More or less the same attire as in Canada but definitely be prepared for some rain. Overall, it is humid and the days are hot but the evenings cool off in temperature. Be prepared to walk, bring comfortable sandals and running shoes. Always have a pair in your backpack just in case you need to switch and were not due back at the bus for hours. Travelling to Scandinavia, I would be prepared for slightly cooler weather. Last year, I wore blue jeans and Tee Shirts, sometimes a sweater, everyday. I would suggest to check the average temperatures of your destination to help guide you in your packing conquest.
Emergency Number: 112
We are all familiar with our country's emergency number 911. While in Europe the European Union all share the same emergency number 112. When dialling 112, the operator will speak in both the language of the country you are calling from as well as in English.
Shopping and Taxes:
International shoppers may be entitled to tax refunds on the purchases they have made, so keep your receipts, ask what forms you need to fill out when you make your purchases, and be prepared to show the goods to custom officials at the airport of departure from the Europe Union. Check out www.premiertaxfree.com
for more information and procedures.
Leaving Hotel to Sight See on your own:
Remember to take a business card of the hotel that you are currently staying at, this will help the Taxi driver return you safely home from an evening of adventure.
For your safety:
Travelling in Europe is generally very safe; however, all travellers should take certain common sense precautions to protect themselves from petty crimes. Petty crimes such as pick pocketing are very common in well-frequented tourist areas everywhere. Stay alert and walk with confidence. This can be especially challenging following a long flight when you're jet-lagged, so take extra care upon arrival when you may not be quite awake and at your most alert. In hotels you can use the in-room safes or those at the front desk to ensure your valuables are truly secure, BUT DONT FORGET THEM as we are on a tight schedule and the possibility to turn the bus around is very slim. In this situation (because it has happened before) your guide will contact the hotel and arrange currier service to our next hotel. Keep your possesions close to you and consider using a money belt to carry documents inside your clothing for maximum security. Also it is a good idea to split your money and keep it in more than one place. Avoid wearing flashy, expensive jewellery or clothing that might attract attention.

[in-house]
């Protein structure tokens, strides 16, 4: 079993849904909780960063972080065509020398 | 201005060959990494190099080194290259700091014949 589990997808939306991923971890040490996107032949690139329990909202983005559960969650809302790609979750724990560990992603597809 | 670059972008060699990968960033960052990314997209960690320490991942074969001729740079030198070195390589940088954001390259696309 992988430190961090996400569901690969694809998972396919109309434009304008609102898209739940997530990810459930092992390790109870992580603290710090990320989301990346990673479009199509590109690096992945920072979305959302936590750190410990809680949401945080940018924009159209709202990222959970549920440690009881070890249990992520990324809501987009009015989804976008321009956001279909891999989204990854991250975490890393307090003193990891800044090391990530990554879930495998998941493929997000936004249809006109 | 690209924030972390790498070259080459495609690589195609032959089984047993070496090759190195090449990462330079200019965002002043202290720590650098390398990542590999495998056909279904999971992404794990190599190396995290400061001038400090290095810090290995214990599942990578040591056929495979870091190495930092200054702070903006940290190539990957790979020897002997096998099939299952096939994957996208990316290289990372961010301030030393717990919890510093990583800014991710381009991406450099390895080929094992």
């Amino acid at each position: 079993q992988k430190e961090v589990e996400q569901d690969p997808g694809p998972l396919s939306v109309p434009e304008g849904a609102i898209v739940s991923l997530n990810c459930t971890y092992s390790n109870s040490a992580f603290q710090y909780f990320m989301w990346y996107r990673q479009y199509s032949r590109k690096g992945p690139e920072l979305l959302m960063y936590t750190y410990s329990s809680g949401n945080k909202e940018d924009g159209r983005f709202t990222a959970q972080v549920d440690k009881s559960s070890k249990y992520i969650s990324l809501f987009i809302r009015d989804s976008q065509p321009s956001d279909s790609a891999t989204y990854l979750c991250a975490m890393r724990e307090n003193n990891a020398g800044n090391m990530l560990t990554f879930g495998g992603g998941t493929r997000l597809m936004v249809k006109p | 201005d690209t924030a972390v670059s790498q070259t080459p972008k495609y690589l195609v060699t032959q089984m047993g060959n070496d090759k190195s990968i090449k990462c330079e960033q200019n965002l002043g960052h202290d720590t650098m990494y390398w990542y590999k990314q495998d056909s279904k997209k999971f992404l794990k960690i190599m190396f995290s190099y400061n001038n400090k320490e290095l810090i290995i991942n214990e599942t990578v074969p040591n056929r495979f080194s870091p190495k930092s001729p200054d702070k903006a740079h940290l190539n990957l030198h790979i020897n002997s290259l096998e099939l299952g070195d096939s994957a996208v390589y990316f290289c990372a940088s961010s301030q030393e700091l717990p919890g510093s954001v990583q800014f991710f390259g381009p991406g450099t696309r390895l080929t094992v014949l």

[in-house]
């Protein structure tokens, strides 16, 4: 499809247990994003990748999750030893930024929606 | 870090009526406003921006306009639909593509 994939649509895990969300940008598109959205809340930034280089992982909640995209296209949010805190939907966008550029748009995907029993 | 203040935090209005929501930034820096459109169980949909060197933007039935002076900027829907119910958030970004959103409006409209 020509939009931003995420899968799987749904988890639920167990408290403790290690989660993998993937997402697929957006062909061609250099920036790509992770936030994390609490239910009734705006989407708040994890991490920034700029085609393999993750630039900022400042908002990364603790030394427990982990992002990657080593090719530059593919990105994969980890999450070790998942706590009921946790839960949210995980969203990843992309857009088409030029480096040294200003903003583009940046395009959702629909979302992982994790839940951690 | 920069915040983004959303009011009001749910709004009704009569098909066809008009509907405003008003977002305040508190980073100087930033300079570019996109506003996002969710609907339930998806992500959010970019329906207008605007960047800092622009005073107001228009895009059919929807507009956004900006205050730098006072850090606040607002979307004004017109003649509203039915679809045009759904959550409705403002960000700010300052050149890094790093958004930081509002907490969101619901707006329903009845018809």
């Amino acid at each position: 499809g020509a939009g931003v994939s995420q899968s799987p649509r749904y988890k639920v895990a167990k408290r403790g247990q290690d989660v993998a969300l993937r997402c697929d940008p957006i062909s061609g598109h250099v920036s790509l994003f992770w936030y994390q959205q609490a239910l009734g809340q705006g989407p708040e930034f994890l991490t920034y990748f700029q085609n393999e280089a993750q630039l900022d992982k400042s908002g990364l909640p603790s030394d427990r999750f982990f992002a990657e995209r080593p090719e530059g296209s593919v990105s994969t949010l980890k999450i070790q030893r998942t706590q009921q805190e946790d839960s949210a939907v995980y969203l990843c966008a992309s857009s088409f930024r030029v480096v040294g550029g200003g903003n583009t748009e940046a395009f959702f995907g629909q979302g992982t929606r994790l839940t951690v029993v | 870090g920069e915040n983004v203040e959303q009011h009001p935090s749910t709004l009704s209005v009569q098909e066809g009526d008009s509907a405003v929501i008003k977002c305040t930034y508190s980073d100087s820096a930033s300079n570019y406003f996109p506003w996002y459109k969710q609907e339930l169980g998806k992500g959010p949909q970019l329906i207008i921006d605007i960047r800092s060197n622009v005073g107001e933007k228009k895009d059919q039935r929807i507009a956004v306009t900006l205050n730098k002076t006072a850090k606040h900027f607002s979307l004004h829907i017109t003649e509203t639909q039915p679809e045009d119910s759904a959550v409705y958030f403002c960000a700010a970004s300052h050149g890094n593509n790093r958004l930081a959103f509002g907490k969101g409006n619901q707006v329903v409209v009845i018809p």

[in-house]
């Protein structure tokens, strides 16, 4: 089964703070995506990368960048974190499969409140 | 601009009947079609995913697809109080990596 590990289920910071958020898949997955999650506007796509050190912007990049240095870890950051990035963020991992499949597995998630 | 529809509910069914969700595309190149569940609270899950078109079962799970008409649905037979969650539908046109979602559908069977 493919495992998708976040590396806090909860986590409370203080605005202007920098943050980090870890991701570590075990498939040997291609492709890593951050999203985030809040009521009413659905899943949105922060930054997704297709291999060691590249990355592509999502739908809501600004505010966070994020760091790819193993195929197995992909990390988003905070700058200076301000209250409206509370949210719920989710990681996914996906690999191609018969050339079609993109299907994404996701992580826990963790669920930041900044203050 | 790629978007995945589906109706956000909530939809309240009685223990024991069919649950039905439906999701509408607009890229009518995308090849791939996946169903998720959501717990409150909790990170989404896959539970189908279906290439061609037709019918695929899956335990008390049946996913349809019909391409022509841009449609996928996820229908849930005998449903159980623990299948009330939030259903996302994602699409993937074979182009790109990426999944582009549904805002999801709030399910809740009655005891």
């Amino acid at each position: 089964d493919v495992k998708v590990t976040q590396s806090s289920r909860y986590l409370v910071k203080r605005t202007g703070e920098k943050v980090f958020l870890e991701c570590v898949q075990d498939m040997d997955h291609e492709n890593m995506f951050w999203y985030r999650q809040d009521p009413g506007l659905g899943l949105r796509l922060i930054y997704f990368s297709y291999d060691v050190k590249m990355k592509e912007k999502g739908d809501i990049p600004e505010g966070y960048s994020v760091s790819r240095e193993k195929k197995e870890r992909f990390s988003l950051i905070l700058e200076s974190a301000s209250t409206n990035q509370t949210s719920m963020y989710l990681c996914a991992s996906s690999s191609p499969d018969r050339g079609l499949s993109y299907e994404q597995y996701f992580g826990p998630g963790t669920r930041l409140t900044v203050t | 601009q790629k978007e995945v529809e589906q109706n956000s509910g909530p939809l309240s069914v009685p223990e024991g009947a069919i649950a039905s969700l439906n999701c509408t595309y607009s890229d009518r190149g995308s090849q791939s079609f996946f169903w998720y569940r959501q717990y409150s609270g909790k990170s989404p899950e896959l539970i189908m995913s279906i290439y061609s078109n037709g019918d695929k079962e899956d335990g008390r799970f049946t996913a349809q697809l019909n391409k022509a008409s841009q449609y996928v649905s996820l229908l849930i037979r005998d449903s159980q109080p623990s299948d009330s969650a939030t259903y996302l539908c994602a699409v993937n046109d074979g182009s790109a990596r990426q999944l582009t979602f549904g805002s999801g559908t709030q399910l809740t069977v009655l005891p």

- When loading and unloading the bus with your suitcases be VERY mindful that you watch your bag be loaded and never leave it unattended. We have had bags stolen and left behind, it is not the responsibility of the bus driver for passenger bag security as he is busy assisting in packing the suitcases into the bus. This is especially important for hockey equipment!!
Tipping in Europe is not the same as in Canada. The prices are all final with tips included. The wages of Restaurant Services are included in the price but if you do wish to leave a tip, then not for very much. For example the bill is $24.60 EURO, most would give $25 EURO and a good tip would be $26 EURO, but not necessary. Be aware that some restaurants have a sitting fee, in addition to what you order, it is usually posted or you may want to ask if they have an outdoor seating area. Also be aware that their water is with gas, so if you wish to have natural (spring or no gas water) you need to specify, say "natural" or "no gas".